Early on in his current term as premier, Abe launched a charm offensive towards Russian President Vladimir Putin that was aimed at finally resolving the dispute. The outreach saw early results as Abe made a historic visit to Russia in April 2013, which was the first time a sitting Japanese prime minister had visited the Kremlin in over a decade. During the trip, Abe and Putin directed their top diplomats to redouble efforts to resolve the dispute in a timely fashion.

This positive momentum was derailed, however, by the rising tensions between the United States and Russia over events in the Ukraine. Despite his interest in improving ties with Russia as a way to balance against China, Abe ultimately adopted sanctions against Russia over Crimea in order to maintain solidarity with the United States and other Western powers. He also rescinded an invitation for Putin to visit Tokyo in the fall of this year.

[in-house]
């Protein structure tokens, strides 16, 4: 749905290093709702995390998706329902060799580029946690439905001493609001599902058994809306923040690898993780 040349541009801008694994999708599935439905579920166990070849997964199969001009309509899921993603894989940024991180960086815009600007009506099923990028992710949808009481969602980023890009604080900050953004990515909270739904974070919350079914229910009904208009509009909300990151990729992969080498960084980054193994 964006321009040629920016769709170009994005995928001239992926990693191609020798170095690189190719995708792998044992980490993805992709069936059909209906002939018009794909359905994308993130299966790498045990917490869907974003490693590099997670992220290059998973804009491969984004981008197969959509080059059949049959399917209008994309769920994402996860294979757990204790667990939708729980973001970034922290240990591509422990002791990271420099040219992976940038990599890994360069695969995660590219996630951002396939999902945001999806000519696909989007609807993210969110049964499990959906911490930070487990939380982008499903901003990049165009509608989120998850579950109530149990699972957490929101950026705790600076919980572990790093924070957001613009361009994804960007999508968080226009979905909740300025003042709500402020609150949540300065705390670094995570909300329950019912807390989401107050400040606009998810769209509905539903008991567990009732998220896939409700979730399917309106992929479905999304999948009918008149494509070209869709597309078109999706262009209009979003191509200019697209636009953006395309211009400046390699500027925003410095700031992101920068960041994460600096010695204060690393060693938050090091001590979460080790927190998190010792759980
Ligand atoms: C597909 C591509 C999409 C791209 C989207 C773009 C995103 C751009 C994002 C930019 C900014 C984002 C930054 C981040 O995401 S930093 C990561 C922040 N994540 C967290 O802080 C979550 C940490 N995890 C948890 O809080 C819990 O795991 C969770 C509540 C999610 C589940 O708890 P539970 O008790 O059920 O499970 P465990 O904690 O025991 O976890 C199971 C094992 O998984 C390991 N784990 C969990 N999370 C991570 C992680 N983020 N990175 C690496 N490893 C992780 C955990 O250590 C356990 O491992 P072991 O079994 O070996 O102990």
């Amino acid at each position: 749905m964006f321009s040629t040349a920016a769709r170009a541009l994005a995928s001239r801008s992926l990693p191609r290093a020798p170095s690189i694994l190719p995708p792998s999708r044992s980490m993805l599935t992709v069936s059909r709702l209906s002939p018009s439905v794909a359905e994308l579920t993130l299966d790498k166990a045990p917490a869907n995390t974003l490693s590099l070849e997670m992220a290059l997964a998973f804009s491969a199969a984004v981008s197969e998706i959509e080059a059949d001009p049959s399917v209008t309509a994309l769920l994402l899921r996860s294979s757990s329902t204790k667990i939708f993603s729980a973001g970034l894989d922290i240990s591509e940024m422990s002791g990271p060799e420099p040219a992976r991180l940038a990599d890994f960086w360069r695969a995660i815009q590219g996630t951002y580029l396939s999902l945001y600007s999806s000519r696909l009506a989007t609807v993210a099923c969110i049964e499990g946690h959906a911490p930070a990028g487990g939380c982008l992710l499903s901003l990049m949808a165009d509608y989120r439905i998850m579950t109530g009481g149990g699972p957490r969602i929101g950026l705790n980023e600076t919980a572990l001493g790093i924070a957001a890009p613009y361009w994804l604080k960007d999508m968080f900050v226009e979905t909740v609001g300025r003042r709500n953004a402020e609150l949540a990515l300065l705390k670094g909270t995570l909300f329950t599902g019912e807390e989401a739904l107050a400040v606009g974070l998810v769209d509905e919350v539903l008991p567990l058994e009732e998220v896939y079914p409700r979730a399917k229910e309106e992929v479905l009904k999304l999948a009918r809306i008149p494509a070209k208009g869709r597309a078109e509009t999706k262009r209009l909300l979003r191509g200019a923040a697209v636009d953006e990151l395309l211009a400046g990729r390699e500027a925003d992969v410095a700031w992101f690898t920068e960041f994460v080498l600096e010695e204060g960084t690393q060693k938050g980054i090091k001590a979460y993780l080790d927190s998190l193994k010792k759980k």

In response, Russia held military drills on the disputed islands in August of this year. The following month Moscow announced plans to spend $1.25 billion over the next decade to further develop the islands.

Abe’s comments on Monday may signal his intention to resume his earlier outreach efforts towards Moscow.

On the other hand, it is just as likely that Abe’s speech was motivated by domestic politics. Abe made the comments while meeting with Shunsuke Hasegawa, the mayor of Nemuro of Hokkaido Prefecture, which is located right near the Kuril Islands. The territorial dispute with Russia is an important local political issue as many Hokkaido residents used to live on the Kuril Islands before being forced into exile by Russia.